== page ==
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By Vhahangwele Nemakonde

Digital Deputy News Editor

SANDF: SA soldiers weren’t taken hostage in DRC

The SANDF says reports of soldiers being taken hostage in DR Congo are false.

The South African National Defence Force (SANDF) has dismissed reports alleging two soldiers had surrendered to the M23 rebels in the Democratic Republic of Congo (DR Congo) and have been held hostage.

This comes after the news website, National Security News, reported that “several” soldiers had surrendered to the M23 rebels in the region last week.

ALSO READ: Ramaphosa says SANDF has ‘military hardware’ for operations in DRC

“This past week the crisis around the SANDF deployment in the eastern DRC escalated dramatically. The SANDF took more casualties when attacking M23 formations. During the combat several South African soldiers reportedly surrendered to M23 and were reportedly taken prisoner by M23 along with soldiers from Malawi,” reads parts of the article.

“With the capture of the South African soldiers by M23, questions arise as to why President Ramaphosa rushed to deploy a small, ill-prepared South African force without the required air cover against M23 in dangerous terrain?”

SADNF soldiers ‘accounted for’

However, the report has been dismissed as baseless by the SANDF.

“We want to state categorically that all SANDF members deployed in the DRC have been accounted for,” said spokesperson Siphiwe Dlamini on Wednesday.

ALSO READ: SANDF dismisses claims of mineral interests in DR Congo deployment

“This is not the first time such unfounded and baseless news articles have been written about the SANDF since its deployment in the DRC under SAMIDRC.

“The SANDF views such attempts to discredit the defence force in the most serious light by faceless people, and will not standby and allow its good name to be tarnished.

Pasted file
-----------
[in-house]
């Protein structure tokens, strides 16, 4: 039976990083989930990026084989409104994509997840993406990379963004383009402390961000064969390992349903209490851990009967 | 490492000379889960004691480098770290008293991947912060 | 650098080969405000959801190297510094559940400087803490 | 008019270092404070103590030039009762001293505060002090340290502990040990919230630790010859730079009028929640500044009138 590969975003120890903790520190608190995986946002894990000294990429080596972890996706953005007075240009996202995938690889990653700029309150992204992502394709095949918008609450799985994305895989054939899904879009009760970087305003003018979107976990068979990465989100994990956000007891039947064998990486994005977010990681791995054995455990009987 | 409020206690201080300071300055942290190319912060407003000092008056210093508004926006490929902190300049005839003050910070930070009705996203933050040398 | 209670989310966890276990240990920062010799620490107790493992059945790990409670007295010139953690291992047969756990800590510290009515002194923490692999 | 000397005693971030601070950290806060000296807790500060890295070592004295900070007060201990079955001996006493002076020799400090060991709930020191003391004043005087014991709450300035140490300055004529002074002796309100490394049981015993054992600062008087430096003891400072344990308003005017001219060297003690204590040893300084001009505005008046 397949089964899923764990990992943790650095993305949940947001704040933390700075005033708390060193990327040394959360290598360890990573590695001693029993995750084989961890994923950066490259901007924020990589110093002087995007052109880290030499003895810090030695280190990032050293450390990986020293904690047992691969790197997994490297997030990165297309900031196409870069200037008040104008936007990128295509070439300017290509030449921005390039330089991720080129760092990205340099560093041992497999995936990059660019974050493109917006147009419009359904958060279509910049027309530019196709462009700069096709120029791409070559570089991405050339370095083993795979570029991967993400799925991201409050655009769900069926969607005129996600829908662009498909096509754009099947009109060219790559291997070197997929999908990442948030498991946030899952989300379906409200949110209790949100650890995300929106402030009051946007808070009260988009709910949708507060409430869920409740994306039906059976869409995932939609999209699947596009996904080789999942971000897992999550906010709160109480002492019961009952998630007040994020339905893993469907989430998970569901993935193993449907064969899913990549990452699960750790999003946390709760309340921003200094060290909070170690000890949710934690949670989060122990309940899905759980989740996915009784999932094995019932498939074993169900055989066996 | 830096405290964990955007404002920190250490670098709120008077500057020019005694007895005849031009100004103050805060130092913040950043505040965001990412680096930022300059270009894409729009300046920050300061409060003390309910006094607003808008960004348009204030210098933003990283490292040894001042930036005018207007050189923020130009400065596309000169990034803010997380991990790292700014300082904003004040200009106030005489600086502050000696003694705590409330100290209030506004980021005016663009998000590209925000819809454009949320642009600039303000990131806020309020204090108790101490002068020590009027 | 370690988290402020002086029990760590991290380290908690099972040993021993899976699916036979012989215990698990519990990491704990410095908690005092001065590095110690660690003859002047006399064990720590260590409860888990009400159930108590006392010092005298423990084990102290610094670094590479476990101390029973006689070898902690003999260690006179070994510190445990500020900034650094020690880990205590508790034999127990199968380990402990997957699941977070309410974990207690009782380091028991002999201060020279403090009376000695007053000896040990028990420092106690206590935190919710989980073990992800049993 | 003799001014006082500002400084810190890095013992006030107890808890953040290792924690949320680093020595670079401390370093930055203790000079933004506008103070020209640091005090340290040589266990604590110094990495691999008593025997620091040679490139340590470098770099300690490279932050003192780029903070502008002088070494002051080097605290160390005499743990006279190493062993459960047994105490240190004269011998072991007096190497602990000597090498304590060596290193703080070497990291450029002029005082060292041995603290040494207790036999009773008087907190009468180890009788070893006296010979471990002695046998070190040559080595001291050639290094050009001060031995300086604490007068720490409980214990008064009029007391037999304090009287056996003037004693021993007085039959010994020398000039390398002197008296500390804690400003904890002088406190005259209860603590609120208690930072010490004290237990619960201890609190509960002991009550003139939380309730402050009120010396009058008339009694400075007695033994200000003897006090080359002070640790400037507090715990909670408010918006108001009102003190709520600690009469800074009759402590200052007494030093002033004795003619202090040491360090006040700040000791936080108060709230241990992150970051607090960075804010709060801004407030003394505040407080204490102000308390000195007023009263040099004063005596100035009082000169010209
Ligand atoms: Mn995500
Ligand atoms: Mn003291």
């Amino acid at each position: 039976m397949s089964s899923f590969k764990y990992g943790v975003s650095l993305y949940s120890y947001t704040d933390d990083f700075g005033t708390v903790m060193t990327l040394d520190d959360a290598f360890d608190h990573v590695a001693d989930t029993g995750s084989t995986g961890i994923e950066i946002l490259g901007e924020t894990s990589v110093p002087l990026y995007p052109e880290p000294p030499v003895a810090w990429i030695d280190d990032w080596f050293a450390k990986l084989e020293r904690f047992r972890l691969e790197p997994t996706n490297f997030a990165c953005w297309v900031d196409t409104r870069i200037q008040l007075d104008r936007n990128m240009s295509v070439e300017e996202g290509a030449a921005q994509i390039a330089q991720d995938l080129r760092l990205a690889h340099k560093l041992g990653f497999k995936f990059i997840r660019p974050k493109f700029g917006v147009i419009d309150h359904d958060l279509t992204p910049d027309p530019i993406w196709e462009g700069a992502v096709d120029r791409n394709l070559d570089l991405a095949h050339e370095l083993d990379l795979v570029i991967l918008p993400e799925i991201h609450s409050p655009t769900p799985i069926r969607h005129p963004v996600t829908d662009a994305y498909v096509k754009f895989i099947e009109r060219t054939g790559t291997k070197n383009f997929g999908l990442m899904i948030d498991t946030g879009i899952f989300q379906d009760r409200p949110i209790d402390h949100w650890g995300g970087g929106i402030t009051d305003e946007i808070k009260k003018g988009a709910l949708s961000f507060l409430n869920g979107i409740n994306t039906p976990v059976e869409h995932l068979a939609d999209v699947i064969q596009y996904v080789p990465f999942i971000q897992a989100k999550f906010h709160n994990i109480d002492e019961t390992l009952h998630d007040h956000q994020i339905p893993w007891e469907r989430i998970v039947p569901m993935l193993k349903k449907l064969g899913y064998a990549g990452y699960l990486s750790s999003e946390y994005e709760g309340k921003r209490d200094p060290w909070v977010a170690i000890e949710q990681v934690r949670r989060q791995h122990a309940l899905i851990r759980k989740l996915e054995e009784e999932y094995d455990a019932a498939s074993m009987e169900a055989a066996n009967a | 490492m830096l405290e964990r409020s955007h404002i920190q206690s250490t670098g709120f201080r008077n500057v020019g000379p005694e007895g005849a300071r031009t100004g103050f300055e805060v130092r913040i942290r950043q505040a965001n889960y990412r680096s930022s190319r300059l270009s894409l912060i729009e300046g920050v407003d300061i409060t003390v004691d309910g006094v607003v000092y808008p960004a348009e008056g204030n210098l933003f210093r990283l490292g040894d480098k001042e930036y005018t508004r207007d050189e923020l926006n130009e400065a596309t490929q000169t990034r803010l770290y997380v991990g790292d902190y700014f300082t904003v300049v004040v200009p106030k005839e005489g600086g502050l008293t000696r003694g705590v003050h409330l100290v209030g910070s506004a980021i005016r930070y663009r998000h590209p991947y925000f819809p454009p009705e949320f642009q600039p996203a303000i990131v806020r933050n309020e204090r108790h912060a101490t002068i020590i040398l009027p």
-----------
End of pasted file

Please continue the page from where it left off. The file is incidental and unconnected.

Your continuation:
ALSO READ: Uproar over SANDF deaths in DRC

“The SANDF as the authority for the deployed members shall at all times inform the South African public about the situation and safety of its members in the DRC.”

Clarity on SANDF deployment

Meanwhile, ActionSA has called on President Cyril Ramaphosa and Defence Minister Thandi Modise to inform South Africans about plans to keep the country’s soldiers safe.

“It has become quite clear that the SANDF does not have the sufficient manpower capacity and the necessary prime mission equipment, as the recent news reports that are highlighting the appalling living and working conditions, let alone the lack of necessary mission equipment including land and air support element, they are failing to provide simple and hygienic living and working conditions as reported in the news recently.”

ALSO READ: Dialogue needed on SANDF’s capabilities in DRC – analysts

However, these claims have been dismissed by Ramaphosa, who, earlier this year, assured South Africans that the SANDF troops are fully equipped to handle conflicts in the DR Congo.

“We are trying to secure the peace in the DRC. It’s quite complex. It’s not an easy situation and the conflict has been going on for quite a while. We already had a situation which led to the shooting of our helicopter and yesterday, we also had two fatalities,” said Ramaphosa.

“Yes, we have the military hardware to engage in military operations such as those we’re finding in the eastern DRC. South Africa has over many years participated in peacekeeping missions in various parts of our continent.”

Ramaphosa deployed at least 2 900 SANDF soldiers earlier this month to provide support in combating illicit armed factions in eastern DRC.

He said the deployment was to fulfil the country’s obligation towards the Southern African Development Community (SADC) mission to that country.

So far, two soldiers have lost their lives in the region, while three more sustained severe injuries after a mortar bomb landed inside one of the South African Contingent’s military bases.

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